17:20 Physicians that refuse to value patients’ time as much as their own as seen by long wait times, limited access and availability, and limited consumer-driven technology
18:20 The culture of customer-focused technology and service, exemplified by Amazon, has changed patient expectations
18:50 Patients value empathy, listening, and being available – not a provider’s medical training, publications, degrees, etc.
19:55 “The culture of the consumer will end up winning in healthcare. If the traditional medical system doesn’t offer it, someone else will.”
20:10 Amazon as a force of disruption in healthcare. Anyone who doubts the ability of Amazon to take over healthcare is in denial.
21:30 Dr. Pearl’s Fixing Healthcare podcast episode with a patient diagnosed with advanced breast cancer
23:00 Loss of purpose and mission in medicine as a positive force for physician culture change
23:45 The story of a physician treating an Ebola patient in the most miserable of circumstances but feeling immense happiness due to a connection with purpose
24:50 Physician’s returning from medical missionary trips deeply inspired and fulfilled
25:40 Providing care that is equitable and magnanimous with a deep sense of gratitude helps the physician heal as much as the patient
26:45 The invisible component of physician culture: the gap between what physicians know and what they actually do (e.g. handwashing)
27:15 In-hospital deaths in 1850’s Vienna, Austria blamed on miasmas by physicians, and how Semmelweis’ research on hospital cleanliness was rejected by his colleagues
31:40 The leading cause of death in U.S. hospitals is a hospital-acquired infection, and how 1 in 5 doctors today still fail to wash their hands
33:00 Killing patients with a hospital-caused infection as a source of inspiration for the book’s title “Uncaring”
34:00 The irrefutable public health data shows that U.S. medicine threatens the health of the African American community more than police brutality
34:40 Denial of institutional racism in medicine by physicians and how poor outcomes are instead attributed to external factors or biological falsehoods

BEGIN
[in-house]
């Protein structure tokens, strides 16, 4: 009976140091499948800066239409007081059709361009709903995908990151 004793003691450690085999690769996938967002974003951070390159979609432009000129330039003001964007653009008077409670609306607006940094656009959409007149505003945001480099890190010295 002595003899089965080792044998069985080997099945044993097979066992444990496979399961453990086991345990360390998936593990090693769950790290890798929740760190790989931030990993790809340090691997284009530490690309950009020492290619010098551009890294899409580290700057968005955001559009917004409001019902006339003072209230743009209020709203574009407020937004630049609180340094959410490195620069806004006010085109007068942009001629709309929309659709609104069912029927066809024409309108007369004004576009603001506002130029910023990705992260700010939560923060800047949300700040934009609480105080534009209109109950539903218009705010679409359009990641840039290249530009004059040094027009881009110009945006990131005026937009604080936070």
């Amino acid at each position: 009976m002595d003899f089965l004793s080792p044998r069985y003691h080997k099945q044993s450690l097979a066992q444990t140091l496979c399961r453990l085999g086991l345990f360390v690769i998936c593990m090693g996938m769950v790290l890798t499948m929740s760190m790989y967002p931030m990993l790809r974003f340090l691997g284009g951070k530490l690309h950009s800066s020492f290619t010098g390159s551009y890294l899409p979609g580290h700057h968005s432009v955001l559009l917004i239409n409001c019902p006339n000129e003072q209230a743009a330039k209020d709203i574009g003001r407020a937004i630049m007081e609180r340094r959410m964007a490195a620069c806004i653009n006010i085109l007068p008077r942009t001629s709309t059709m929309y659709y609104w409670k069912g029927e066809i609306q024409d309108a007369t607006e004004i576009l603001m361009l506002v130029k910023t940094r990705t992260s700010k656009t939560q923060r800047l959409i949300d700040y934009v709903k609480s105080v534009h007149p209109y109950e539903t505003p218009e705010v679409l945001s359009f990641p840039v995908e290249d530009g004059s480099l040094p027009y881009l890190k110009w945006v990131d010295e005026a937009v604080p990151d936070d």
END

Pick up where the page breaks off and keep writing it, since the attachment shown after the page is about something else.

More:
36:10 Two-thirds of white physicians have implicit bias against African American patients
37:45 Recognition of the problem of unintentional, implicit bias (physicians are simply not aware that their actions are biased)
40:10 Dr. Pearl’s article on the use of Artificial Intelligence as a means to address racism
41:00 The limitations of using medical claims data for AI models
44:30 Using unbiased AI models and clinical decision support alerts to inform physicians of possibility of biased decisions
47:40 In Buddhism, a bodhisattva refers to anyone who is able to reach nirvana but delays doing so out of compassion in order to save suffering beings. This sacred role, which requires great personal sacrifice, mirrors the virtues of medical practice.
48:00 As healers, doctors have traditionally put the needs of others ahead their own. In the twenty-first century, however, physicians are focused on their own suffering.
50:00 The Five Cs of Cultural Change as an approach to help evolve complex organizations and help people move forward.
50:30 Confront (understanding and confronting reality)
52:11 Commit (making change happen)
53:50 Connect (physicians connecting together in ideation)
55:00 Collaboration (how physicians work together for the greater good)
55:35 Contribution (sense of purpose in the practice of medicine)
57:16 Parting thoughts from Dr. Pearl on the death of his father and why he wrote “Mistreated” and “Uncaring”